Lessons from Stoic Philosophy That Challenge How We Set Goals

Of the additions I make to the SMART Method (using the not-so-clever name of ‘SMARTEST Method’), Epictetus (the 'E' in 'SMARTEST) is probably most popular. Actually, it’s probably the part I’ve received the most positive feedback about. 

Basic Premise

According to most, “accomplishment” of a goal is:

Person sought X.

Person did Y.

Person got X because of doing Y.

This conception ignores the role of other people and circumstances that we have little, if any, control over. As a result of this widespread misbelief, society judges our actions by the outcome.

This is wrong. Here’s why:

  1. Our lives are governed by uncertainty — and there’s little we can do about it. We like to pretend otherwise — it makes us feel safer.
  2. We commit errors of logic by presuming that getting X means Y was effective, and conversely, that not getting X means Y was ineffective.

According to Epictetus, a Stoic philosopher, there are three types of “things” in this world:

  • those entirely in our control (the few);
  • those outside our control (the many); and
  • those we have some control over (where the important action is.)

Applied to Goals

It does us no good to define goals that can only be accomplished if other people and events happen to go our way. Instead, define your goals based on what you have at least some control over.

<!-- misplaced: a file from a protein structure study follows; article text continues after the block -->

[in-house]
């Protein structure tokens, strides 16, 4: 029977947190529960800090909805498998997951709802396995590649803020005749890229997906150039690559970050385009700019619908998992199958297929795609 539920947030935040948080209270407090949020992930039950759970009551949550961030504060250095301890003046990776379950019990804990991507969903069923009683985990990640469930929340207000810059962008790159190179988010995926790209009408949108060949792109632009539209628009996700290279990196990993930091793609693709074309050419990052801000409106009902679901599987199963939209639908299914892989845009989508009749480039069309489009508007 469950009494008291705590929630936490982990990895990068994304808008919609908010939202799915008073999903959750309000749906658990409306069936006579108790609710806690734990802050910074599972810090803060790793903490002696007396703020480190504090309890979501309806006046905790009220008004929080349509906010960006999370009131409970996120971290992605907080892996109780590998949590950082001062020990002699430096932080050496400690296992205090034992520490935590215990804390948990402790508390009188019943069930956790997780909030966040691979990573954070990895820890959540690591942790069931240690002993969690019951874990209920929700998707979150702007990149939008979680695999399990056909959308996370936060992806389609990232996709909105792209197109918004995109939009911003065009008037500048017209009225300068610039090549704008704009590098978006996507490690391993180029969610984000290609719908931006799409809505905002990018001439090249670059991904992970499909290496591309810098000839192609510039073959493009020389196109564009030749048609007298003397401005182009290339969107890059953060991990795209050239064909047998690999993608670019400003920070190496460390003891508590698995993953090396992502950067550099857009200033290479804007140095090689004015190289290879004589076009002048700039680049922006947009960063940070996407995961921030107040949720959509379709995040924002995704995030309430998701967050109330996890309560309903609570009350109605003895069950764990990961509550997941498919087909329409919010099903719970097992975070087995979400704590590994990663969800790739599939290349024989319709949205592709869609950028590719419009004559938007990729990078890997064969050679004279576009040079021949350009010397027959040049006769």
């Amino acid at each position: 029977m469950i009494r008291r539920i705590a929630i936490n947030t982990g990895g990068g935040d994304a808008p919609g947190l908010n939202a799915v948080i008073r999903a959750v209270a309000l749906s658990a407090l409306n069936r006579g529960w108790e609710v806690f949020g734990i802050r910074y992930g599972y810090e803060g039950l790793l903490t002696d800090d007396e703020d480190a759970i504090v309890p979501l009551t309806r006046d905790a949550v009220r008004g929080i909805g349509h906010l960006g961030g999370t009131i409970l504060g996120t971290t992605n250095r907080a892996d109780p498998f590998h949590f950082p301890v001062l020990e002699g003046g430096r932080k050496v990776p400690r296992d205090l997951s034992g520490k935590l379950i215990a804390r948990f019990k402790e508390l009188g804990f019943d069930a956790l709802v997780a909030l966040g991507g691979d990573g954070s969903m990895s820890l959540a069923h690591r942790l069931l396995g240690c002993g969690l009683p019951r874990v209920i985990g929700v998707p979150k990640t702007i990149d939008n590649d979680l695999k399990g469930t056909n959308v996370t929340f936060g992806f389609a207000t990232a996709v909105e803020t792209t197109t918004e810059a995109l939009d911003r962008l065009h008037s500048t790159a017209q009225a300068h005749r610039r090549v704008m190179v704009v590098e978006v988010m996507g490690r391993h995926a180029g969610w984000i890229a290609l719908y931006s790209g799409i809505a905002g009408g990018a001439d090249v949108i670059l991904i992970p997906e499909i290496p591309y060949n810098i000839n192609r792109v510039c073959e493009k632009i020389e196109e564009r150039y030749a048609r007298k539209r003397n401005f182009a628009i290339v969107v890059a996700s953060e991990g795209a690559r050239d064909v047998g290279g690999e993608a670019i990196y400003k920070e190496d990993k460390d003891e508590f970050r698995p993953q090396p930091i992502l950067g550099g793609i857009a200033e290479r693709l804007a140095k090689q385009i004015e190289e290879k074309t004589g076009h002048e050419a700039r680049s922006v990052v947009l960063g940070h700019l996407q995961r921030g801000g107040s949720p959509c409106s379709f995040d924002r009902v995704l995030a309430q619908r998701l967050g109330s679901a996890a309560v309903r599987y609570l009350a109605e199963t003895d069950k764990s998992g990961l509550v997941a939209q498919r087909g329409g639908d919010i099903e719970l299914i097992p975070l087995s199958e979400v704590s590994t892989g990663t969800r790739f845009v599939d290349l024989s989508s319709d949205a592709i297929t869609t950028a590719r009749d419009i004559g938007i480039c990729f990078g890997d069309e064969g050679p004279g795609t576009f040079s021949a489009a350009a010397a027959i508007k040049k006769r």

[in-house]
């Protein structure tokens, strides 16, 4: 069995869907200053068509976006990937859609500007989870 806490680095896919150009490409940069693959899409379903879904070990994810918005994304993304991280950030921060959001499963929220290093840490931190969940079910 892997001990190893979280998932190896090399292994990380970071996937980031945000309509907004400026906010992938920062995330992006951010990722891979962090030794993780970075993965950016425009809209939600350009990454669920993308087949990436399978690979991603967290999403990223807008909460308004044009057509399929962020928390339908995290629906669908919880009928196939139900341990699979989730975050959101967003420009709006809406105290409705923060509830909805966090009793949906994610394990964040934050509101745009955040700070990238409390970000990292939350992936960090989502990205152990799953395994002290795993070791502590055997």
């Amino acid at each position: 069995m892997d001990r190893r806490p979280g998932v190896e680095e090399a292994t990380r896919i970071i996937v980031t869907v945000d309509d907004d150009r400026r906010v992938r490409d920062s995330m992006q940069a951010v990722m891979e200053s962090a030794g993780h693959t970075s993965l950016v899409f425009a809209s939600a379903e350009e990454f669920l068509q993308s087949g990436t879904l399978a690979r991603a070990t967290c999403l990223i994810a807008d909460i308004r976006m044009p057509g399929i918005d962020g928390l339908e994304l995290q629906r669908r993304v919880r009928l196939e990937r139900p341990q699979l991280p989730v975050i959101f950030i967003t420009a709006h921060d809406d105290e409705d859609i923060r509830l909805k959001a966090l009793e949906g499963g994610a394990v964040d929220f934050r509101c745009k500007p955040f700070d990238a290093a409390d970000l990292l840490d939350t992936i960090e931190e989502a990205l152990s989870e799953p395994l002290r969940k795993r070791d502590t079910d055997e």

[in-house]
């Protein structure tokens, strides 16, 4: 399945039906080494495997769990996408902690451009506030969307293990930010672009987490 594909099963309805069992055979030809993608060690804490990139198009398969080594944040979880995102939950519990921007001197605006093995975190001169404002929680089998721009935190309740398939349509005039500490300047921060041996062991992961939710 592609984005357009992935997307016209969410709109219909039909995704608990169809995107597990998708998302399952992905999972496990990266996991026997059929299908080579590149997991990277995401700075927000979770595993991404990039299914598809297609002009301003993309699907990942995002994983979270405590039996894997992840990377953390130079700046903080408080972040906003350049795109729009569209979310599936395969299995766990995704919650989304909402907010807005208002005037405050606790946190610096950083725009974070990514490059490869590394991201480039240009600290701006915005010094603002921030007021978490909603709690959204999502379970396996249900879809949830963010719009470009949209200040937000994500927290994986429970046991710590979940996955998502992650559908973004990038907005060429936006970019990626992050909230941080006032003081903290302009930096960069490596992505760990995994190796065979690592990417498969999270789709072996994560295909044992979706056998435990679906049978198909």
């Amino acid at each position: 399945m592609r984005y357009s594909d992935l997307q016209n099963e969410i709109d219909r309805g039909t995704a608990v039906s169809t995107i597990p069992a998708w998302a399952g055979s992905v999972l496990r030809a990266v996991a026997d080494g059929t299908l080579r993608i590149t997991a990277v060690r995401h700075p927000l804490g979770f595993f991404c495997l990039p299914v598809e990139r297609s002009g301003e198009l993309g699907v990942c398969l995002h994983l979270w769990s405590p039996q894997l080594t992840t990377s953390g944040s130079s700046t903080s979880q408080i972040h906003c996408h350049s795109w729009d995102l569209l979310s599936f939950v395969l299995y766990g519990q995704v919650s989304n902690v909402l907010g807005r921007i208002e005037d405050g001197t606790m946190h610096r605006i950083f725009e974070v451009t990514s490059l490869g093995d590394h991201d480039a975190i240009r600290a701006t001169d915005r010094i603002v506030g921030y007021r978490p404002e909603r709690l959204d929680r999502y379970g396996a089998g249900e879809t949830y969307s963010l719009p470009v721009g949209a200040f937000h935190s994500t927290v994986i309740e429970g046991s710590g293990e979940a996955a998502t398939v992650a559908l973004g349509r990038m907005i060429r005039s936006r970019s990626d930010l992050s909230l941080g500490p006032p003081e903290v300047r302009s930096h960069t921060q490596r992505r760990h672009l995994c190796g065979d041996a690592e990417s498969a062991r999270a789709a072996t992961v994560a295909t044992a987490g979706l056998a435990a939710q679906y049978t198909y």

For example, consider the goal of “winning a poker tournament.” Poker, like life and everything in it, is affected by other people’s actions and general uncertainty. You may or may not get the cards you need; you have little control over other players’ actions, etc. You could play the best poker of your life and still lose the tournament — it happens to poker professionals all the time.

If, instead, you turn this goal into “play the best poker of my life in the tournament,” then this goal can be accomplished. It is entirely within your control.

Other Examples

  • “Be a professional writer” requires other people to buy your book. “Self — publish a book”, however, is almost entirely within your control.
  • “Get a promotion” depends upon your supervisors, company profits, office politics, bias, etc. “Make 1,000 sales calls”, on the other hand, is a goal because it is in your control. It puts you in position to receive a promotion, but the goal is achieved whether you receive the promotion or not.


Define your goals so you — and no one else — is in the driver’s seat. Then you can learn from your actions, not your outcomes.


For more on Epictetus and goal management, check out my book.



No need to keep hitting refresh in anticipation of my next post.

Subscribe via e-mail. When there is a new post, you will know about it. That's it! No spamming!

 Or subscribe via RSS.